Summer D&D: Playing D&D in the sunshine

It’s nearly June – and for those of us in the northern hemisphere, summer! Time to play D&D outside? After two years of Covid and virtual dice, a sunny day in a garden or park seems too good to pass up. There are a few practicalities to consider first.

Health and safety

At the risk of being a killjoy, it would be remiss of me not to mention the importance of shade, sunscreen, hydration, appropriate clothing, and so on. Even if you’re only playing outside for a couple of hours, you might regret it afterwards if you spent the whole time in direct sunlight.

Theatre of the mind

I love minis and have written about the joys of painting and collecting them, but for games outside, they’re more of a hindrance than a help. I strongly recommend switching to theatre of the mind. Discuss this with your players before hand – it can be a bit of a culture shift if you’re not used to it – and read through Sly Flourish’s guide to theatre of the mind combat first (it’s definitive). My biggest tips for DMs here: be a fan of the players, be generous, and don’t sweat the small stuff. For players: trust your DM, be open about what you want to do, and don’t sweat the small stuff. In a word: unclench. (In fact, all of this is good advice for any game. It’s just more important with gridless combat.)

Lower the stakes

Something you might not think of the first time you play outside is just how many distractions you and your players will encounter. Wasps! Bees! Mosquitos! Neighbourhood pets! It’s just that little bit harder to focus outside, so I would keep the game casual if you can.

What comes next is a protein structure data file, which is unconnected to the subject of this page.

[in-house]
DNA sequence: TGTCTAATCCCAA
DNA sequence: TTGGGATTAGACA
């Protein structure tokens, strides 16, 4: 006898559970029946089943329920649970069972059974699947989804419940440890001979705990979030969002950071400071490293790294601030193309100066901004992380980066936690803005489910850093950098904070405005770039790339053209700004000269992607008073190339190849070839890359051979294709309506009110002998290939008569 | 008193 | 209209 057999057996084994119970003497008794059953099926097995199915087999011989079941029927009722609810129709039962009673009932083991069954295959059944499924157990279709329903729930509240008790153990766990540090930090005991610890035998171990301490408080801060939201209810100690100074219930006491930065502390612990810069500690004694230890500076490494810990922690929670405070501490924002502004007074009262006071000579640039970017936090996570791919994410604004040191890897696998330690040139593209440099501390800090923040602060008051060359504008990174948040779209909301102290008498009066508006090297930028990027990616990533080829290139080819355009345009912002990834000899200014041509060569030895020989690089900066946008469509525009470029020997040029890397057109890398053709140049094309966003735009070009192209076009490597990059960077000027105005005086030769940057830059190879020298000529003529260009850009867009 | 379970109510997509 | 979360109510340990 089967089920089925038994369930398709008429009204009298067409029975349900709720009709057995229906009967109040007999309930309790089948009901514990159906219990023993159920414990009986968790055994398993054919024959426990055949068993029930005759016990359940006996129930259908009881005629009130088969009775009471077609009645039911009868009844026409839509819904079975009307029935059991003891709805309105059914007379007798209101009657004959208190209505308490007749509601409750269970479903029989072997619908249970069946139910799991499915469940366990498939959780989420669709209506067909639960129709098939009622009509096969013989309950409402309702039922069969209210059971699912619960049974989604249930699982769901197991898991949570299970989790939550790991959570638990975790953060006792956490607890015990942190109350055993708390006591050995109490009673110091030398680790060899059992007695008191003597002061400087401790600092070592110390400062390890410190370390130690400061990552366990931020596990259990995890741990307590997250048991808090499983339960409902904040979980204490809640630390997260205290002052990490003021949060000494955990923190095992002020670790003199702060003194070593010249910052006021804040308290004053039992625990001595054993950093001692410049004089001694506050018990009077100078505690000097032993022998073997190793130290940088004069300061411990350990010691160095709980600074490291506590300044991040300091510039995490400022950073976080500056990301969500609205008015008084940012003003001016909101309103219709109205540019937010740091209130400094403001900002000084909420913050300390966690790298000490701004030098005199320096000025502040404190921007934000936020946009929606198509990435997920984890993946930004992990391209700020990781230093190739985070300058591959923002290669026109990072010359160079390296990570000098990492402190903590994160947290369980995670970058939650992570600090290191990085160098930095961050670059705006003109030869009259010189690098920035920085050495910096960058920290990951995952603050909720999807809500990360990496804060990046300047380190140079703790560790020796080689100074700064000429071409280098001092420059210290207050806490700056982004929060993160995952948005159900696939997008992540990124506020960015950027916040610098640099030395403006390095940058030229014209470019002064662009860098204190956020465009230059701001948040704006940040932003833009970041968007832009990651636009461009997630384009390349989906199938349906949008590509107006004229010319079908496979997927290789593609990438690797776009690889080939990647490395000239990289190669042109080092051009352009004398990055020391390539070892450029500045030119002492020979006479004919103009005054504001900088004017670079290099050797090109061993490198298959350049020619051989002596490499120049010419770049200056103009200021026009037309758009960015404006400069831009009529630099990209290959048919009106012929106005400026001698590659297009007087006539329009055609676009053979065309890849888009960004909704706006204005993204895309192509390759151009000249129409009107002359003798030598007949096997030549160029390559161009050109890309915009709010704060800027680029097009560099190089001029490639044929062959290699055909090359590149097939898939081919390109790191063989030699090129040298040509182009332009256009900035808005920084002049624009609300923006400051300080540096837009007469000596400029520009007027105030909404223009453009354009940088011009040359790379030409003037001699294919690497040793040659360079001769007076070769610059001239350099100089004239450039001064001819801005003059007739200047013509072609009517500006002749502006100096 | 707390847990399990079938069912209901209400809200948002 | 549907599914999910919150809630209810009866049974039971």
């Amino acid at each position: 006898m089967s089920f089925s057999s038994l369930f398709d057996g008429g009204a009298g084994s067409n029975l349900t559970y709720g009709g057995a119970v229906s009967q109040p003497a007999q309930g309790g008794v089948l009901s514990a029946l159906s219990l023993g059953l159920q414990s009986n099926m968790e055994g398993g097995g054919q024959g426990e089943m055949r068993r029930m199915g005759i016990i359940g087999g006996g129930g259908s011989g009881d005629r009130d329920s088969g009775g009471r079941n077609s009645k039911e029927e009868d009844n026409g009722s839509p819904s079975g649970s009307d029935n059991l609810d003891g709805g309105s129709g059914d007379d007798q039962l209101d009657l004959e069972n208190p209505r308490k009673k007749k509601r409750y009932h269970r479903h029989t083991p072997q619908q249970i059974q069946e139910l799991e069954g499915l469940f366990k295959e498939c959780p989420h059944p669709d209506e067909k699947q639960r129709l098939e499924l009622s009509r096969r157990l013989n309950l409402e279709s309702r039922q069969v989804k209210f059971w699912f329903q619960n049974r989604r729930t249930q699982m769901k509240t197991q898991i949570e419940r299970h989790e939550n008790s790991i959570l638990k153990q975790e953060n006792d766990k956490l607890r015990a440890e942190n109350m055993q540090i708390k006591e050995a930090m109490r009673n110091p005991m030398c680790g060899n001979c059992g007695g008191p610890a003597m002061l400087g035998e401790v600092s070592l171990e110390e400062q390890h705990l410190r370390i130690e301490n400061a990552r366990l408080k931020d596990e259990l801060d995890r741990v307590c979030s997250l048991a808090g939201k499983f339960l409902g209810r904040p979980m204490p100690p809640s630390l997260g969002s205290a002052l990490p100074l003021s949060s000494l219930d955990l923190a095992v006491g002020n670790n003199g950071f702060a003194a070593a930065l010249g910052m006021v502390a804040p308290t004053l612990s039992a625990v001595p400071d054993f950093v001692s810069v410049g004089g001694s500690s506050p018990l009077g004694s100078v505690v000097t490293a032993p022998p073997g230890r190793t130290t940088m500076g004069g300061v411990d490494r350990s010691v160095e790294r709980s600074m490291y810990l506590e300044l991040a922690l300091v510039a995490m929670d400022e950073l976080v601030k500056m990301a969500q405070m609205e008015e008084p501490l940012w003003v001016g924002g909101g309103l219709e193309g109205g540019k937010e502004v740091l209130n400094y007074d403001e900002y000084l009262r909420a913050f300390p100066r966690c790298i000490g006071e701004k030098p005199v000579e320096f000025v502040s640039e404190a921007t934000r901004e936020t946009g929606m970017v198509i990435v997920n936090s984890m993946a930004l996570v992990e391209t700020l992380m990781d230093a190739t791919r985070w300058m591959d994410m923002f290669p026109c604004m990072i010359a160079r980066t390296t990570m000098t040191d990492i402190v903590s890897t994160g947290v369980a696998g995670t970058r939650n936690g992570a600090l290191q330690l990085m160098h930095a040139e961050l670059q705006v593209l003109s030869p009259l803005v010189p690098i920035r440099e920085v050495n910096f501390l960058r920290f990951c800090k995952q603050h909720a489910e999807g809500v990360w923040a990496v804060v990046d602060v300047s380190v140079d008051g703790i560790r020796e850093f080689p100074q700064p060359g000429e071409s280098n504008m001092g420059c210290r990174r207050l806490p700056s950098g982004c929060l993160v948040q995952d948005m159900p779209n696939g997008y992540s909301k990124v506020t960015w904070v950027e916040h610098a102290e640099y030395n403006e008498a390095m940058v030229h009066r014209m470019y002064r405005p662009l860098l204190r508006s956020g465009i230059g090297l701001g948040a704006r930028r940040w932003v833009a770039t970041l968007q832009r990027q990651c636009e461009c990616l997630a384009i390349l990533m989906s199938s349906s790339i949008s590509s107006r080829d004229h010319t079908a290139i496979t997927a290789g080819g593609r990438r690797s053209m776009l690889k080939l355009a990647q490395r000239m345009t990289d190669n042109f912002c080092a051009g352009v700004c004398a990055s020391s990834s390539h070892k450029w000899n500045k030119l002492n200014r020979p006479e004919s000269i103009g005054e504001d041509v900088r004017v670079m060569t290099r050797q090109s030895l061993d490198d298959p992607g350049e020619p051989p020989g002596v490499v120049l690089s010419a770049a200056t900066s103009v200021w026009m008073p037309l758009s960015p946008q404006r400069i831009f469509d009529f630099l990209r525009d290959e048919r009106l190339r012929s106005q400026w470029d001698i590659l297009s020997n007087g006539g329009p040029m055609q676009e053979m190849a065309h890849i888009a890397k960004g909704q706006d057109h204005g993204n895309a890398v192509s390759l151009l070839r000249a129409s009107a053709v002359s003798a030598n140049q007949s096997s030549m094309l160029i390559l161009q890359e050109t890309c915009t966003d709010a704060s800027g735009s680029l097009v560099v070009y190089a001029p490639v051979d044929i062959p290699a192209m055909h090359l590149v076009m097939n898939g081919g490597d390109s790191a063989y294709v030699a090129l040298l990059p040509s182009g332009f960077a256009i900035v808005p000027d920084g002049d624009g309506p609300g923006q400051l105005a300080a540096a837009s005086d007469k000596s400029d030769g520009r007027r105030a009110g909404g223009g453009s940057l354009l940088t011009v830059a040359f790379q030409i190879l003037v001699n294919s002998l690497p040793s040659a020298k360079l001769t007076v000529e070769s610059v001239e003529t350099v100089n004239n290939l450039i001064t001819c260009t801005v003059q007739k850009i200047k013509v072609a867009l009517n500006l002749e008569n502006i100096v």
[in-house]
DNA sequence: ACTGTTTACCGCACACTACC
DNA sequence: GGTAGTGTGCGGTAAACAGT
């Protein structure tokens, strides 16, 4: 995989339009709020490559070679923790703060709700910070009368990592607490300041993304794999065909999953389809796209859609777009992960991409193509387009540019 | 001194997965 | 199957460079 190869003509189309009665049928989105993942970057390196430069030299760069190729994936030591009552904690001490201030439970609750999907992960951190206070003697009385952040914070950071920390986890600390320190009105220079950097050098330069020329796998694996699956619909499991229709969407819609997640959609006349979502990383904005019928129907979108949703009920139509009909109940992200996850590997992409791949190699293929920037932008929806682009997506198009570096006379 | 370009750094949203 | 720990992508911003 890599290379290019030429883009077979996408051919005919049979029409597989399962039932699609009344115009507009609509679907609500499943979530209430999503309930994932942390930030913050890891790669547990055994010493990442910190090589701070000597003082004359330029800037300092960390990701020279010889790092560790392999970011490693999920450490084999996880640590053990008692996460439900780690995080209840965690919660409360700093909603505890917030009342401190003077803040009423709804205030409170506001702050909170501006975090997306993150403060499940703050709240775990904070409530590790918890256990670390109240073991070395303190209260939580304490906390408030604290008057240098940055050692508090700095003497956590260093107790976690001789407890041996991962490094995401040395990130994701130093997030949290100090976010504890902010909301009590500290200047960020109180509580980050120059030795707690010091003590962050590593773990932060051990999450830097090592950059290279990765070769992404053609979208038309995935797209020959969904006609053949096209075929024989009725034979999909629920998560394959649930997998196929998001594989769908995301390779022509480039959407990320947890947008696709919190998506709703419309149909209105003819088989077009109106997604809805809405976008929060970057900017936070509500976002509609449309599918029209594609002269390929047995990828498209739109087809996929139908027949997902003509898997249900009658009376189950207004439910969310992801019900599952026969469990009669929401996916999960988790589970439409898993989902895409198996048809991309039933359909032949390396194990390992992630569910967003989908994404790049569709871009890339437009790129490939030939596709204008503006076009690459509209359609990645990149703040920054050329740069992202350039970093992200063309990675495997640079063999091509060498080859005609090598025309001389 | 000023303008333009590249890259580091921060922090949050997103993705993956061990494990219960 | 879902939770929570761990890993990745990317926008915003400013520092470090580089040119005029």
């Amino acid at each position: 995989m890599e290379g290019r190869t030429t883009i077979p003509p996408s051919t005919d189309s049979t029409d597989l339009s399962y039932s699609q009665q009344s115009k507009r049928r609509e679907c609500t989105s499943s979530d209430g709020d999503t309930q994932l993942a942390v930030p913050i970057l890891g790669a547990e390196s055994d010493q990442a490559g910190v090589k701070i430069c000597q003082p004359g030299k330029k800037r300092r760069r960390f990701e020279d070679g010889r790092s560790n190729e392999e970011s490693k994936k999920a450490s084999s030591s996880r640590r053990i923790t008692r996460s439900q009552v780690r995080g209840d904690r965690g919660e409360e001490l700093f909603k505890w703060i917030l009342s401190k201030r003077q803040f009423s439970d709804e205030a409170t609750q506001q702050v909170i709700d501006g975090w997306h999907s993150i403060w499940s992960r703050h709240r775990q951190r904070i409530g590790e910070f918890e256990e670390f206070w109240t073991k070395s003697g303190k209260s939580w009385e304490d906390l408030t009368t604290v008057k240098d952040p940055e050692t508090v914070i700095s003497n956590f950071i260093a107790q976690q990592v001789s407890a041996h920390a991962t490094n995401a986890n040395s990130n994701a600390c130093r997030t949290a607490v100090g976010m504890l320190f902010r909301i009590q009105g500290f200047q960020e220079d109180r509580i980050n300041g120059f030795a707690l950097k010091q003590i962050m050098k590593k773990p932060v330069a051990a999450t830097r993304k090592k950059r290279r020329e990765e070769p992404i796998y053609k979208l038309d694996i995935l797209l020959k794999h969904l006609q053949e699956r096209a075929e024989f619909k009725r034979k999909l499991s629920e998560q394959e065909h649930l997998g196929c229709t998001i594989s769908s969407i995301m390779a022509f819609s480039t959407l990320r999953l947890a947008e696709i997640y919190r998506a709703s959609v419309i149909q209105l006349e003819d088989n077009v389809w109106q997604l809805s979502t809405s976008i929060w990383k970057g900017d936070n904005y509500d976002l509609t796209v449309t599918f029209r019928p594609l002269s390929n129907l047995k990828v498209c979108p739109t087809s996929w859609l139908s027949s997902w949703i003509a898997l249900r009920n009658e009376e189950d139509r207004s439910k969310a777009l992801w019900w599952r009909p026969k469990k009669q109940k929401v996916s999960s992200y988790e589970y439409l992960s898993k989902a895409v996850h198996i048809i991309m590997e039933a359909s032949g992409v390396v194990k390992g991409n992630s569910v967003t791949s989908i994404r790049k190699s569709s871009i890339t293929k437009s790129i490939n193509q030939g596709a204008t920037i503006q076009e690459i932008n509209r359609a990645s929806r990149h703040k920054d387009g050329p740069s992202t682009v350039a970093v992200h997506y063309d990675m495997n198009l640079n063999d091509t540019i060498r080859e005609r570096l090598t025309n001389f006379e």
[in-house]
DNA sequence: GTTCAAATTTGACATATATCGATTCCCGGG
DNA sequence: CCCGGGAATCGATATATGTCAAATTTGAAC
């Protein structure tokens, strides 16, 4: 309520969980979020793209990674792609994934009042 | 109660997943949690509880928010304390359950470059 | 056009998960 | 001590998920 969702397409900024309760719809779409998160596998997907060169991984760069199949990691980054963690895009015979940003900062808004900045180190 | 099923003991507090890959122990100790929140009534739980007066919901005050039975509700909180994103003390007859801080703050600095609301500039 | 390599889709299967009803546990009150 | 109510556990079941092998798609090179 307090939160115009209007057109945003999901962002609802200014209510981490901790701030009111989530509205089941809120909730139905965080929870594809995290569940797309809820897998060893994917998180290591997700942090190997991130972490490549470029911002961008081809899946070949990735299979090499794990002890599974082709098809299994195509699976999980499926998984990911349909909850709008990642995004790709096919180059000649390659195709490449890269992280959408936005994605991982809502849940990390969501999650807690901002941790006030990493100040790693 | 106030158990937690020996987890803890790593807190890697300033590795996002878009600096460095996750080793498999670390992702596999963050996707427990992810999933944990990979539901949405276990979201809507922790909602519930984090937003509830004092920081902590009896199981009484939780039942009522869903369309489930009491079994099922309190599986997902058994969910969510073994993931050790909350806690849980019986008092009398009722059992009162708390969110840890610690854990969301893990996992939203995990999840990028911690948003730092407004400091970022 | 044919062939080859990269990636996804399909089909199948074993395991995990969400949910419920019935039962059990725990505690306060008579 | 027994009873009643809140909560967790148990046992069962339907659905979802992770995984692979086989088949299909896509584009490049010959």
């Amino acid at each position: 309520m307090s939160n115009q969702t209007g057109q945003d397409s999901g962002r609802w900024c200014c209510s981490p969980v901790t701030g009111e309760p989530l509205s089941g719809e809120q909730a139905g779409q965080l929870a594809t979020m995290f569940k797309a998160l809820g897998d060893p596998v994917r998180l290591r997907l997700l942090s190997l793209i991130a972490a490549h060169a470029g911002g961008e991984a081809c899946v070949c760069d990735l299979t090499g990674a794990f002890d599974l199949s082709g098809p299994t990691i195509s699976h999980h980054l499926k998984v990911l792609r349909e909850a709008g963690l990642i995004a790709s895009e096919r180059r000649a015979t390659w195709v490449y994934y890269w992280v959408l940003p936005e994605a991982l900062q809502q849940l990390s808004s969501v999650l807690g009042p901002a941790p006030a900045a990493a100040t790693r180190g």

Few of us get by without a bit of technology at our tables, whether that’s D&D Beyond, Syrinscape, online databases, or just a Word document with our notes on it. If you’re playing outside, be prepared for dodgy internet, unreadable screens, and laptops running out of charge. Again, you might want to run something light: a comedic one-shot, perhaps, or an adventure from one of the starter sets.

Other practicalities

You’ll want rolling trays or a flat surface for your dice. If you usually rely on electronic character sheets, paper back-ups might be wise. Keep the number of sourcebooks small: I would try to get by with the Monster Manual alone, plus any published adventure you are running. If you’re playing into the evening, check your lighting situation!

Final thoughts

Playing D&D outside can be really special. I have fond memories of games in the sunshine as a teenager. It’s not something we Brits get to do very often, so make the most of it. I hope this article helps you make it happen.

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